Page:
When produced water from offshore production is discharged to sea, it contains some oil (aliphatic and aromatic components), production chemicals, and naturally occurring radioactive materials (NORM). These groups of materials are traditionally treated in different ways in the regulations and standards.
Regulations of oil in produced water are mainly related to maximum concentrations and the total discharge of the aliphatic (dispersed) fraction. Regulation of chemicals is based on the environmental risk profile of each production chemical, although efforts are made toward regulations based on risk assessment of the discharge of the mixture of substances. For discharge of NORM dissolved in the produced water, no limit values are imposed. For NORM solids (scale, sludge, sand) from process equipment, discharge to sea is in general not allowed—it is reinjected or taken to a deposit onshore.
Management of safety risks takes place on the basis of the principle that risks shall be reduced to a level as low as reasonably practicable (ALARP). The concept of environmental risk is not as unambiguously defined as safety risks. With respect to accidental environmental impacts, the parallel is relatively straightforward, but with respect to planned environmental impacts (e.g., emissions/discharges during operation), the parallel to the safety ALARP level is not so clear; the consequence (the environmental impact) is not linked to a certain frequency (i.e., we cannot talk about risk as likelihood times consequence).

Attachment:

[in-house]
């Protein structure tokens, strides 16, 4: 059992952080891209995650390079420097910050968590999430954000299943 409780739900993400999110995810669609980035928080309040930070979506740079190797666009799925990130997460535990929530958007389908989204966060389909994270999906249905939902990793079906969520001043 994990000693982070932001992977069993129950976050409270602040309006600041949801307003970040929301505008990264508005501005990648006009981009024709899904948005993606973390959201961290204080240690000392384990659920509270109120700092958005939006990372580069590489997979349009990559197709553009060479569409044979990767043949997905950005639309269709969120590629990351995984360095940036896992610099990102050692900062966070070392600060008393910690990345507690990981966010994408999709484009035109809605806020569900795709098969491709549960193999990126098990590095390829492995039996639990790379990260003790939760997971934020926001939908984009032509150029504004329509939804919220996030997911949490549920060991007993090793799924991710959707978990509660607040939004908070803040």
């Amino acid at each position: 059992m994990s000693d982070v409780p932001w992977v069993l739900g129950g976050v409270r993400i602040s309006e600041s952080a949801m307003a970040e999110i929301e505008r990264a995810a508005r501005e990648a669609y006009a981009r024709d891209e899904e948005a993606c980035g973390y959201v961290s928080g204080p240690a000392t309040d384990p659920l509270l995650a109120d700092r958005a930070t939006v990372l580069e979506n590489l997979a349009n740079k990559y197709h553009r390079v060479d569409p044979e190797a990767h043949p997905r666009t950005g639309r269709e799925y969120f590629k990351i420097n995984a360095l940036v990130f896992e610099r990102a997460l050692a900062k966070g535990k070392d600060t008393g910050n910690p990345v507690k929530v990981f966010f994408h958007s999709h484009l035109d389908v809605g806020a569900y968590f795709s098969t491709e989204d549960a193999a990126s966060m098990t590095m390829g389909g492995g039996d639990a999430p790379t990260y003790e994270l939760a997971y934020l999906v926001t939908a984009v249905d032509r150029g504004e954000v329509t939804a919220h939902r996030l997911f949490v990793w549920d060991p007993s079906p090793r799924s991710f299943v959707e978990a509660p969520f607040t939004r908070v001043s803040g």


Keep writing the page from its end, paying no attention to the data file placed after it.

Costs are normally defined as money, effort, and time. But what if the cost of a reduced health, safety, and environmental (HSE) risk or impact is an increase in another HSE risk or impact? Produced-water reinjection might cause increased carbon dioxide (CO2) emissions. Handling solid NORM during shipping to shore causes health risks to the people handling the NORM. Can that risk be justified on the basis of the possible reduction in environmental impact by not discharging the solid NORM to sea instead?
This paper highlights the aforementioned issues and proposes a method called “integrated HSE ALARP assessment” for supporting such analysis. The environmental risks and impacts of discharge of oil, chemicals, and NORM, respectively, with produced water to sea are used to illustrate these principles.